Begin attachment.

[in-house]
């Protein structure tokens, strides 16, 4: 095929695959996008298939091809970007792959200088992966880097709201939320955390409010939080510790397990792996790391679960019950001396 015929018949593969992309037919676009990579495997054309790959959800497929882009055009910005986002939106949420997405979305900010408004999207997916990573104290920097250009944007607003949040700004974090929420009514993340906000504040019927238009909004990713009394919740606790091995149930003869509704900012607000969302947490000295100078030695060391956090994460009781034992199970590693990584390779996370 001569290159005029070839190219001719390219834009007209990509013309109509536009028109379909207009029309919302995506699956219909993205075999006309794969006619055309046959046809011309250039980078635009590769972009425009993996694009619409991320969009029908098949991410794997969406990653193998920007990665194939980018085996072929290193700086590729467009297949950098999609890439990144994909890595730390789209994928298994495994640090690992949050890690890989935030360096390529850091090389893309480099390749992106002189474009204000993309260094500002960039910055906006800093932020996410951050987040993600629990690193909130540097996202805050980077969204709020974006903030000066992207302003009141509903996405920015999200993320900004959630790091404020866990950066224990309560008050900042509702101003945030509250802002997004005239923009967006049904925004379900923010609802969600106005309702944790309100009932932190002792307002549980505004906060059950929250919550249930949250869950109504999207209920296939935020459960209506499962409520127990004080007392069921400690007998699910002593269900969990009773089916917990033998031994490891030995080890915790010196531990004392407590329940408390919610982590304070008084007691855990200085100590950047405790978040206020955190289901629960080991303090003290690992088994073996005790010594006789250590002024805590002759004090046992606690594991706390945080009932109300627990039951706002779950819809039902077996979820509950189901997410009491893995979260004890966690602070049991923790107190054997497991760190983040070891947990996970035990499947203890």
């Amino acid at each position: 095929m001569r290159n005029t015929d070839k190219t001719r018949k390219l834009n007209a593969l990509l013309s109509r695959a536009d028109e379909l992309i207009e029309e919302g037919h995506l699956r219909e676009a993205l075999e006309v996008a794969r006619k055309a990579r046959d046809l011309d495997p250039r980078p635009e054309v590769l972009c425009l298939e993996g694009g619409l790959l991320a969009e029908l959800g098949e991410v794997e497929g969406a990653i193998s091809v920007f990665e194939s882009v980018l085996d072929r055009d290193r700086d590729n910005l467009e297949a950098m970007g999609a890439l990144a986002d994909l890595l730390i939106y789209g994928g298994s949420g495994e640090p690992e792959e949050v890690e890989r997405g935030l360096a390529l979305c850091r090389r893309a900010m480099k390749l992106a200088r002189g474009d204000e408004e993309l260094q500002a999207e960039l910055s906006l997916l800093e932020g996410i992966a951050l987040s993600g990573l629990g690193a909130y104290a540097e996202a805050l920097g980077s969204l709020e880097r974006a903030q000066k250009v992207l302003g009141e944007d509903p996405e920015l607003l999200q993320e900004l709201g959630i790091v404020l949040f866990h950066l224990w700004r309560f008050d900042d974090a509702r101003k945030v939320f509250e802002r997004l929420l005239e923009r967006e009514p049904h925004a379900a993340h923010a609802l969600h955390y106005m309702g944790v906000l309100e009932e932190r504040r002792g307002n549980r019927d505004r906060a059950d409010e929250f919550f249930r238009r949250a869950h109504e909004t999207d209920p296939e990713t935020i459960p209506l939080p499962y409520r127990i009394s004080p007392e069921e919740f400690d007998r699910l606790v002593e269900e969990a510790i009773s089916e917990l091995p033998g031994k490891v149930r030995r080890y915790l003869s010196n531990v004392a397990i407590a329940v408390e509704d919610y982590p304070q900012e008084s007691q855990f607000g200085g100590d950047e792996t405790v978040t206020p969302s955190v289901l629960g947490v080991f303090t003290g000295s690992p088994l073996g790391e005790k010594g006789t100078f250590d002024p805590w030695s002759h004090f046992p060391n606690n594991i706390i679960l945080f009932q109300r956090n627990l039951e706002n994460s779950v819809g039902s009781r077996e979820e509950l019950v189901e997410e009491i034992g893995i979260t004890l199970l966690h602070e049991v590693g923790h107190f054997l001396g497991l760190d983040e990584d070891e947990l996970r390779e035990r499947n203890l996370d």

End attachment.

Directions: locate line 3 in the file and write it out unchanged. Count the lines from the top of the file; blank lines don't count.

């Amino acid at each position: 095929m001569r290159n005029t015929d070839k190219t001719r018949k390219l834009n007209a593969l990509l013309s109509r695959a536009d028109e379909l992309i207009e029309e919302g037919h995506l699956r219909e676009a993205l075999e006309v996008a794969r006619k055309a990579r046959d046809l011309d495997p250039r980078p635009e054309v590769l972009c425009l298939e993996g694009g619409l790959l991320a969009e029908l959800g098949e991410v794997e497929g969406a990653i193998s091809v920007f990665e194939s882009v980018l085996d072929r055009d290193r700086d590729n910005l467009e297949a950098m970007g999609a890439l990144a986002d994909l890595l730390i939106y789209g994928g298994s949420g495994e640090p690992e792959e949050v890690e890989r997405g935030l360096a390529l979305c850091r090389r893309a900010m480099k390749l992106a200088r002189g474009d204000e408004e993309l260094q500002a999207e960039l910055s906006l997916l800093e932020g996410i992966a951050l987040s993600g990573l629990g690193a909130y104290a540097e996202a805050l920097g980077s969204l709020e880097r974006a903030q000066k250009v992207l302003g009141e944007d509903p996405e920015l607003l999200q993320e900004l709201g959630i790091v404020l949040f866990h950066l224990w700004r309560f008050d900042d974090a509702r101003k945030v939320f509250e802002r997004l929420l005239e923009r967006e009514p049904h925004a379900a993340h923010a609802l969600h955390y106005m309702g944790v906000l309100e009932e932190r504040r002792g307002n549980r019927d505004r906060a059950d409010e929250f919550f249930r238009r949250a869950h109504e909004t999207d209920p296939e990713t935020i459960p209506l939080p499962y409520r127990i009394s004080p007392e069921e919740f400690d007998r699910l606790v002593e269900e969990a510790i009773s089916e917990l091995p033998g031994k490891v149930r030995r080890y915790l003869s010196n531990v004392a397990i407590a329940v408390e509704d919610y982590p304070q900012e008084s007691q855990f607000g200085g100590d950047e792996t405790v978040t206020p969302s955190v289901l629960g947490v080991f303090t003290g000295s690992p088994l073996g790391e005790k010594g006789t100078f250590d002024p805590w030695s002759h004090f046992p060391n606690n594991i706390i679960l945080f009932q109300r956090n627990l039951e706002n994460s779950v819809g039902s009781r077996e979820e509950l019950v189901e997410e009491i034992g893995i979260t004890l199970l966690h602070e049991v590693g923790h107190f054997l001396g497991l760190d983040e990584d070891e947990l996970r390779e035990r499947n203890l996370d």